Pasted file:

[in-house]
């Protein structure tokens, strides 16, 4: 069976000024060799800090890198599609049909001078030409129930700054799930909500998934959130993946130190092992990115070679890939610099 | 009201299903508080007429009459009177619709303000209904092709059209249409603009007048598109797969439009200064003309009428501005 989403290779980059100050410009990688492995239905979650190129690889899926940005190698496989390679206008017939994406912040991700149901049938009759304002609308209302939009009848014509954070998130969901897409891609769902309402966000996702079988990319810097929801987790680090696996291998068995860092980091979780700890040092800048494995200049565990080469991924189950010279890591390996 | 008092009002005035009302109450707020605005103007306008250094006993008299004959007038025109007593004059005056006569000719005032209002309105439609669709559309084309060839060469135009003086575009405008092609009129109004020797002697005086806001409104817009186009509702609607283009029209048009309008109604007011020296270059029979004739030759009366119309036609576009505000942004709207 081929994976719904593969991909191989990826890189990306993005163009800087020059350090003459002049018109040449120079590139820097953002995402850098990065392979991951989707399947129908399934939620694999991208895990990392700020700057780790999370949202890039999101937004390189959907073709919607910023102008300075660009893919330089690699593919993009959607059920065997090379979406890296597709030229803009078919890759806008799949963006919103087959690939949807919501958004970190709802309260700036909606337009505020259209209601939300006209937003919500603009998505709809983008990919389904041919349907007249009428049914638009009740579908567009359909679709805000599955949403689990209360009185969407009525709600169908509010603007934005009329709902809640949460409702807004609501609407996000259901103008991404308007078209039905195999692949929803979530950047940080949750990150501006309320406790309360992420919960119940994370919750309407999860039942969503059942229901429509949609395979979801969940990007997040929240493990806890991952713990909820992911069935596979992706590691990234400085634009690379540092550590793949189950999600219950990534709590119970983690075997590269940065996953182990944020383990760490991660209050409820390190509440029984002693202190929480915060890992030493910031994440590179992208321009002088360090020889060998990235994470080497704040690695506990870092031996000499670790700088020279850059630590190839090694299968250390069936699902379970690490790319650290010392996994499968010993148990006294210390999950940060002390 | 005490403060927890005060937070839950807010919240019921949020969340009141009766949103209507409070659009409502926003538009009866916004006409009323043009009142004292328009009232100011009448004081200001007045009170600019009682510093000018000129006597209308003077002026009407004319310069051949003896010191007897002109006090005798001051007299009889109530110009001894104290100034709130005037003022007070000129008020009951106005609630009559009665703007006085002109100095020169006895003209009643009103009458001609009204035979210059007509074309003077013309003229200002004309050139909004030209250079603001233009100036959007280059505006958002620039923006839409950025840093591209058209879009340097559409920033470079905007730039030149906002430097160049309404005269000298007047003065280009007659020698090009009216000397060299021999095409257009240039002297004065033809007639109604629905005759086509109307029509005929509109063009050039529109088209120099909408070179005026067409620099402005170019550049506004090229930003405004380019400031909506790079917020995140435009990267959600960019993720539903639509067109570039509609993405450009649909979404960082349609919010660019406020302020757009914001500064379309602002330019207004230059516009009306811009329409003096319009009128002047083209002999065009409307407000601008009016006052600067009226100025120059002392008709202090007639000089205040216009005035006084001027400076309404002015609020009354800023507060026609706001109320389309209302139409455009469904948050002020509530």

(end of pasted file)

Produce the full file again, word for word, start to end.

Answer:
[in-house]
């Protein structure tokens, strides 16, 4: 069976000024060799800090890198599609049909001078030409129930700054799930909500998934959130993946130190092992990115070679890939610099 | 009201299903508080007429009459009177619709303000209904092709059209249409603009007048598109797969439009200064003309009428501005 989403290779980059100050410009990688492995239905979650190129690889899926940005190698496989390679206008017939994406912040991700149901049938009759304002609308209302939009009848014509954070998130969901897409891609769902309402966000996702079988990319810097929801987790680090696996291998068995860092980091979780700890040092800048494995200049565990080469991924189950010279890591390996 | 008092009002005035009302109450707020605005103007306008250094006993008299004959007038025109007593004059005056006569000719005032209002309105439609669709559309084309060839060469135009003086575009405008092609009129109004020797002697005086806001409104817009186009509702609607283009029209048009309008109604007011020296270059029979004739030759009366119309036609576009505000942004709207 081929994976719904593969991909191989990826890189990306993005163009800087020059350090003459002049018109040449120079590139820097953002995402850098990065392979991951989707399947129908399934939620694999991208895990990392700020700057780790999370949202890039999101937004390189959907073709919607910023102008300075660009893919330089690699593919993009959607059920065997090379979406890296597709030229803009078919890759806008799949963006919103087959690939949807919501958004970190709802309260700036909606337009505020259209209601939300006209937003919500603009998505709809983008990919389904041919349907007249009428049914638009009740579908567009359909679709805000599955949403689990209360009185969407009525709600169908509010603007934005009329709902809640949460409702807004609501609407996000259901103008991404308007078209039905195999692949929803979530950047940080949750990150501006309320406790309360992420919960119940994370919750309407999860039942969503059942229901429509949609395979979801969940990007997040929240493990806890991952713990909820992911069935596979992706590691990234400085634009690379540092550590793949189950999600219950990534709590119970983690075997590269940065996953182990944020383990760490991660209050409820390190509440029984002693202190929480915060890992030493910031994440590179992208321009002088360090020889060998990235994470080497704040690695506990870092031996000499670790700088020279850059630590190839090694299968250390069936699902379970690490790319650290010392996994499968010993148990006294210390999950940060002390 | 005490403060927890005060937070839950807010919240019921949020969340009141009766949103209507409070659009409502926003538009009866916004006409009323043009009142004292328009009232100011009448004081200001007045009170600019009682510093000018000129006597209308003077002026009407004319310069051949003896010191007897002109006090005798001051007299009889109530110009001894104290100034709130005037003022007070000129008020009951106005609630009559009665703007006085002109100095020169006895003209009643009103009458001609009204035979210059007509074309003077013309003229200002004309050139909004030209250079603001233009100036959007280059505006958002620039923006839409950025840093591209058209879009340097559409920033470079905007730039030149906002430097160049309404005269000298007047003065280009007659020698090009009216000397060299021999095409257009240039002297004065033809007639109604629905005759086509109307029509005929509109063009050039529109088209120099909408070179005026067409620099402005170019550049506004090229930003405004380019400031909506790079917020995140435009990267959600960019993720539903639509067109570039509609993405450009649909979404960082349609919010660019406020302020757009914001500064379309602002330019207004230059516009009306811009329409003096319009009128002047083209002999065009409307407000601008009016006052600067009226100025120059002392008709202090007639000089205040216009005035006084001027400076309404002015609020009354800023507060026609706001109320389309209302139409455009469904948050002020509530």